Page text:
Love it or hate it, America is not only a great nation but also an important country that the world cannot do without. So, an important issue like the American presidential election is a global concern to all and sundry. Events in the White House in the last 12 years reminded me of the novel I read in my undergraduate days more than three decades ago. The novel is titled “The Man” written in 1966 by American best-selling author and screenwriter, Mr. Irving Wallace. The novel fantasied about the emergence of Douglass Dilman as the first black president of the United States through an expected accident. Dilman was the president pro tempore of the senate from where the presidency devolved onto him. As President Dilman mounted the throne, he was enveloped by three burdens – his office, his race, and his private life. Dilman was committed to upholding his oath of office in the face of national and international crises. The black activists expected Dilman to dance to their tune while the white racists despised him and felt embarrassed to have a black man as the president of their nation. One of Dilman’s children was passing for a white. Dilman found himself alone in a deep crisis, as he couldn’t meet the expectations of the warring groups. The crisis climaxed with the unsuccessful assassination attempt on the president by the black activists.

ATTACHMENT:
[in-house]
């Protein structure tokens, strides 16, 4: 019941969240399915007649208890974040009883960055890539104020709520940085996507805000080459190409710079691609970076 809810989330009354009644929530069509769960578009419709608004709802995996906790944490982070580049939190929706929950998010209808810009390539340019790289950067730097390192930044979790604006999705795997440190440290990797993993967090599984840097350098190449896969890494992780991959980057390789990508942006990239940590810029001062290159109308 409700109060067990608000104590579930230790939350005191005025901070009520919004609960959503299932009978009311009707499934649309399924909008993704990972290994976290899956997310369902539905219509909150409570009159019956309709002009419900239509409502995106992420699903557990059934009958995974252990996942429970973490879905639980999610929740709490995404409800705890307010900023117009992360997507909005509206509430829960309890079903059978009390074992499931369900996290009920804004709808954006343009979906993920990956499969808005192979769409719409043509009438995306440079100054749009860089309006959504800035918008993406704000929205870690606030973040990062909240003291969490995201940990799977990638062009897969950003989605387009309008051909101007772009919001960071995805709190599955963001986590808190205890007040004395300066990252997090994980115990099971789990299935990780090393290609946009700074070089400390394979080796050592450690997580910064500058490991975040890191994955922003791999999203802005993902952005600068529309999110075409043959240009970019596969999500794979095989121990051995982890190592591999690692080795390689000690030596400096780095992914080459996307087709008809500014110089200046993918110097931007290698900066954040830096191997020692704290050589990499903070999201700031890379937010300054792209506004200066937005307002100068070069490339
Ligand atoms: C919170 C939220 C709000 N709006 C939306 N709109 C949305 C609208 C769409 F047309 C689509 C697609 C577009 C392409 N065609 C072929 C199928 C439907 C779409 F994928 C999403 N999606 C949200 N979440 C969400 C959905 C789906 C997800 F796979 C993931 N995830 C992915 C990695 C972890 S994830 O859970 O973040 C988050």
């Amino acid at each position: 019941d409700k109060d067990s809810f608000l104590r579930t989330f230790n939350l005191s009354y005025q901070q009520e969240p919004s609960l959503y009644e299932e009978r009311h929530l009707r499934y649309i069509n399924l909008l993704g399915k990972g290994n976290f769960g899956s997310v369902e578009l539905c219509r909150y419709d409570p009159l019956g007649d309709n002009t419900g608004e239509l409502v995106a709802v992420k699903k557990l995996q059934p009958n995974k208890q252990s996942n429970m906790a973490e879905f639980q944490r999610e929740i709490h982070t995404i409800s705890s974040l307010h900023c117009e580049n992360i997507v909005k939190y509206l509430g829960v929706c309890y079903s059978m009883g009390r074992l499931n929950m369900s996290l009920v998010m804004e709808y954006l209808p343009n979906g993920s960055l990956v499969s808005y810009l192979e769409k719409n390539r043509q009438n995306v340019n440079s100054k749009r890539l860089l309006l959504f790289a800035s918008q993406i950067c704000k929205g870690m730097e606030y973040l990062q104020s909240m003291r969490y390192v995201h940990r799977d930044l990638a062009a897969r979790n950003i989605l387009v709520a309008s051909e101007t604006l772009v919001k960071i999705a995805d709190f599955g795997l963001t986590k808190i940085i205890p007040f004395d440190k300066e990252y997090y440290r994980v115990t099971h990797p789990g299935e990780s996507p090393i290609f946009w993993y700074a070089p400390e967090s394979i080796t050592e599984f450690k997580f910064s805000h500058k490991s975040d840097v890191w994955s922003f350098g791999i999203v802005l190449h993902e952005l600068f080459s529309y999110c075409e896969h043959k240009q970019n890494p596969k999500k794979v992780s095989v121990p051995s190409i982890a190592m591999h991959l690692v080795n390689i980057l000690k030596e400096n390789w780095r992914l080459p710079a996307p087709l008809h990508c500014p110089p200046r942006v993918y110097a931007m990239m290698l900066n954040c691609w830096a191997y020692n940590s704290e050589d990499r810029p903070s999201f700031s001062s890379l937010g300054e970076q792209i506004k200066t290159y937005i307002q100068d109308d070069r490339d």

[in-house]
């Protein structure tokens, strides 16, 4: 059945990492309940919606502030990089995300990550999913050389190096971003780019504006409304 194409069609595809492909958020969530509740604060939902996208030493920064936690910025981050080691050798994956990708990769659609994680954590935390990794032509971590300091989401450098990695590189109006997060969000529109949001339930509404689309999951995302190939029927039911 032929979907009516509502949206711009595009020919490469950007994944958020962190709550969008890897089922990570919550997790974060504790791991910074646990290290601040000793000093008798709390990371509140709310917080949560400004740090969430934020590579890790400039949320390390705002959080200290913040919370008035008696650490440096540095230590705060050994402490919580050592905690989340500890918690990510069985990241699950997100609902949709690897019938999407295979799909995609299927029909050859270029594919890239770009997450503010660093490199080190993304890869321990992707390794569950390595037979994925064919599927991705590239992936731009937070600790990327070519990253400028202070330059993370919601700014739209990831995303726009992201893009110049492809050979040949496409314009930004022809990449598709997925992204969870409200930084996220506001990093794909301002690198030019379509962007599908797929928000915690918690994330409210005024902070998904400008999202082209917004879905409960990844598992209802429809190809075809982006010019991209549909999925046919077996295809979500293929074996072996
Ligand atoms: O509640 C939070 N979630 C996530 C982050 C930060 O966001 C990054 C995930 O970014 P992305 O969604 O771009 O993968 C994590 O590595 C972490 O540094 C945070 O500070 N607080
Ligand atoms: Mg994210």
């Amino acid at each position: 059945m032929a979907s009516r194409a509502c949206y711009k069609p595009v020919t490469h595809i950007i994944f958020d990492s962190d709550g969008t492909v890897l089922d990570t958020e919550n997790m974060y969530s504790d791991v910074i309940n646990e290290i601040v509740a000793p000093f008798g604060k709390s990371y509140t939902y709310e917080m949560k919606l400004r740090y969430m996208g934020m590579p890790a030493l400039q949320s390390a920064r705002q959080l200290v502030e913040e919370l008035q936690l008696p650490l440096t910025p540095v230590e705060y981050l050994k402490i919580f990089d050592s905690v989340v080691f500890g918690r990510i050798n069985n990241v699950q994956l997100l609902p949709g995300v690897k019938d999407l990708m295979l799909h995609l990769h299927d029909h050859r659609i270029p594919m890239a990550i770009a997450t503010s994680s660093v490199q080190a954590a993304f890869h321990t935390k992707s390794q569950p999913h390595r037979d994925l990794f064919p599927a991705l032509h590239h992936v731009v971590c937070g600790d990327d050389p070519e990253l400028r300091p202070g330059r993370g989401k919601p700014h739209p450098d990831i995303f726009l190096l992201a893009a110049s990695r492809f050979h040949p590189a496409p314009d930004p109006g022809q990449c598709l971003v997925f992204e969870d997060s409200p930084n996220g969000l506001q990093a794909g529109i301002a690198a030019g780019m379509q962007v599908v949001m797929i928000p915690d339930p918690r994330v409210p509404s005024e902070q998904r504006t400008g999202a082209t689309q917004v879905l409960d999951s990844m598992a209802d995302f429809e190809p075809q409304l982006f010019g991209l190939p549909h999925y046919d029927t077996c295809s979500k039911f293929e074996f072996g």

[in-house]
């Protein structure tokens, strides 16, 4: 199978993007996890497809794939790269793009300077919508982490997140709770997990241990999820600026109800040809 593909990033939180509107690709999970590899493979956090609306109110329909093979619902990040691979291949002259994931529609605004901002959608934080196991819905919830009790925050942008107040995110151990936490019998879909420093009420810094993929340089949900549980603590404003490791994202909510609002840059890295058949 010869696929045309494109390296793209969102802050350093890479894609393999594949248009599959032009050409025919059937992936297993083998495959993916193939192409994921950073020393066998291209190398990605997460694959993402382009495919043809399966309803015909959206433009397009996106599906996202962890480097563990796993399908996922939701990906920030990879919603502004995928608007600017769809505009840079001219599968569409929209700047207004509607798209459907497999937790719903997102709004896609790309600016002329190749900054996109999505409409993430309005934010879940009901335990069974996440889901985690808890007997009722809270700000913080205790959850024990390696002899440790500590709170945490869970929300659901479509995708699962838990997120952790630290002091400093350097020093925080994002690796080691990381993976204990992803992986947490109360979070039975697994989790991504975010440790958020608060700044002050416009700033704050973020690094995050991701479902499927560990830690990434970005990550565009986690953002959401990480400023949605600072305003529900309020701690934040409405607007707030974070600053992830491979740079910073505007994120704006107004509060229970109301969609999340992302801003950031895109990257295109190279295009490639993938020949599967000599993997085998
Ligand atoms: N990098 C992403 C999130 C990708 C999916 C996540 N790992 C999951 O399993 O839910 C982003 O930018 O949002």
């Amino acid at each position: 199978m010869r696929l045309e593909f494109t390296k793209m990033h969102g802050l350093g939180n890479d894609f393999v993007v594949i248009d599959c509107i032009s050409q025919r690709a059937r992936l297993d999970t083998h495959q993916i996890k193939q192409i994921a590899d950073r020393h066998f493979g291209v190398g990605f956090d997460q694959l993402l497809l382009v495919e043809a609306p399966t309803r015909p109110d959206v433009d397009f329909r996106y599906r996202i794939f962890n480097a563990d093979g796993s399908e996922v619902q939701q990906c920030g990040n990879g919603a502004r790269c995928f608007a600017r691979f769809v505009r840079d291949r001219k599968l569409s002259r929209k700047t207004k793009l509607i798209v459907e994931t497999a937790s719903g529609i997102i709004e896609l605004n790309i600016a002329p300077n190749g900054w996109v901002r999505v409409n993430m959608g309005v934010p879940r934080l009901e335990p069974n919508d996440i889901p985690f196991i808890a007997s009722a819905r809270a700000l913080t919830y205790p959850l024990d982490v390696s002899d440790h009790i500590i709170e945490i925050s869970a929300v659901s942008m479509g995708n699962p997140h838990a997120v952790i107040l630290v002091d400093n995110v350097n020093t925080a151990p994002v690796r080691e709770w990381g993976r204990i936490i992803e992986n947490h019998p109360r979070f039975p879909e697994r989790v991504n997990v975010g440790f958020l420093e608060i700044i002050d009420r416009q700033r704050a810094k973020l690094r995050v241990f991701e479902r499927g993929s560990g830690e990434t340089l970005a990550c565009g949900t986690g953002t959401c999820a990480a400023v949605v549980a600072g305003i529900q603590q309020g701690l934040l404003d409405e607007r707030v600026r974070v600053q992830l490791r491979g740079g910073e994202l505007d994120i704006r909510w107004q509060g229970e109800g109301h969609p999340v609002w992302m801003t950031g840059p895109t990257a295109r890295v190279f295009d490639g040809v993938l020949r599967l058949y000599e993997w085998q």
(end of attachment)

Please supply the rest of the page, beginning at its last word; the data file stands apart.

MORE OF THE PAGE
Dilman was finally impeached on false charges for firing the United States secretary of state. Wallace’s fantasy four decades ago became a stack reality in 2008 when Barrack Obama emerged as the 44th president of America. He was the first African American, the first multiracial, and the first non-white president of the United States. He was reelected in 2012. Obama defeated his Republican opponents, John McCain in 2008 and Mitt Romney in 2012, who are both whites. President Obama worked hard to improve the lives of all Americans, irrespective of their race. He provided economic and educational opportunities to all Americans through improvement of health care coverage, and ensured that the criminal justice system was applied fairly to all citizens. He was, truly, the president of all Americans and improved the livelihood of the low-income earners. He tirelessly worked to correct the socio-economic and racial imbalance among Americans and, more often than not, the African Americans who are mostly down the ladder. Obama’s giant stride that directly affected the African American families was the restoration of economic security when 3.7 million private-sector jobs were created within 23 months. He signed the Economic Recovery and Reinvestment Act in 2009, which spurred economic growth and investment, resulting in massive employment. According to the report, the Act included tax reduction and improvement in unemployment insurance took 1.4 million out of poverty with over 20 million African Americans benefiting.